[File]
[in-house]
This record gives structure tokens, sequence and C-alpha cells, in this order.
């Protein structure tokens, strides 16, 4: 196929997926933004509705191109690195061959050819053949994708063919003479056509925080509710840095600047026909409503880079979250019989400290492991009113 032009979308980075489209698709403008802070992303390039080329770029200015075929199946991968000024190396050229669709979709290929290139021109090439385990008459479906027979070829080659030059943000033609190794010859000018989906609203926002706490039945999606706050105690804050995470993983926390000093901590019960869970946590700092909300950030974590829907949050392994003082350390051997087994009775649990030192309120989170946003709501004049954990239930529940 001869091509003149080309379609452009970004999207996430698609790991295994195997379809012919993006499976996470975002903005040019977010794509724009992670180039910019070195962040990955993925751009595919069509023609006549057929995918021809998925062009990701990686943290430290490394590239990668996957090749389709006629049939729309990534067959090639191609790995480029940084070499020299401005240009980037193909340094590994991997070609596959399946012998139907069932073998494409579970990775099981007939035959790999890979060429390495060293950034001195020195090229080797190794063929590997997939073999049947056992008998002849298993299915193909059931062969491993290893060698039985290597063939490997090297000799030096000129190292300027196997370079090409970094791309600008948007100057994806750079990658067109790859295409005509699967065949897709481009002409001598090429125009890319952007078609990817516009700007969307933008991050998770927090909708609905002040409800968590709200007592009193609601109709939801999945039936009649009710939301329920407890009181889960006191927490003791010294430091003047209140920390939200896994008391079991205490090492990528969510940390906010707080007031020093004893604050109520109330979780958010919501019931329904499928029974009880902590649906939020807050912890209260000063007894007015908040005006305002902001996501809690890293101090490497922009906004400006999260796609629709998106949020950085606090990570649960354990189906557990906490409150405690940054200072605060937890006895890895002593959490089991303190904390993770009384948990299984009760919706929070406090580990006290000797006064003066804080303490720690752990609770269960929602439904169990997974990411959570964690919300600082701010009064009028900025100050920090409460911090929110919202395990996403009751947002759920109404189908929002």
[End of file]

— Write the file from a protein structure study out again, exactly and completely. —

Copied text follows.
[in-house]
This record gives structure tokens, sequence and C-alpha cells, in this order.
């Protein structure tokens, strides 16, 4: 196929997926933004509705191109690195061959050819053949994708063919003479056509925080509710840095600047026909409503880079979250019989400290492991009113 032009979308980075489209698709403008802070992303390039080329770029200015075929199946991968000024190396050229669709979709290929290139021109090439385990008459479906027979070829080659030059943000033609190794010859000018989906609203926002706490039945999606706050105690804050995470993983926390000093901590019960869970946590700092909300950030974590829907949050392994003082350390051997087994009775649990030192309120989170946003709501004049954990239930529940 001869091509003149080309379609452009970004999207996430698609790991295994195997379809012919993006499976996470975002903005040019977010794509724009992670180039910019070195962040990955993925751009595919069509023609006549057929995918021809998925062009990701990686943290430290490394590239990668996957090749389709006629049939729309990534067959090639191609790995480029940084070499020299401005240009980037193909340094590994991997070609596959399946012998139907069932073998494409579970990775099981007939035959790999890979060429390495060293950034001195020195090229080797190794063929590997997939073999049947056992008998002849298993299915193909059931062969491993290893060698039985290597063939490997090297000799030096000129190292300027196997370079090409970094791309600008948007100057994806750079990658067109790859295409005509699967065949897709481009002409001598090429125009890319952007078609990817516009700007969307933008991050998770927090909708609905002040409800968590709200007592009193609601109709939801999945039936009649009710939301329920407890009181889960006191927490003791010294430091003047209140920390939200896994008391079991205490090492990528969510940390906010707080007031020093004893604050109520109330979780958010919501019931329904499928029974009880902590649906939020807050912890209260000063007894007015908040005006305002902001996501809690890293101090490497922009906004400006999260796609629709998106949020950085606090990570649960354990189906557990906490409150405690940054200072605060937890006895890895002593959490089991303190904390993770009384948990299984009760919706929070406090580990006290000797006064003066804080303490720690752990609770269960929602439904169990997974990411959570964690919300600082701010009064009028900025100050920090409460911090929110919202395990996403009751947002759920109404189908929002």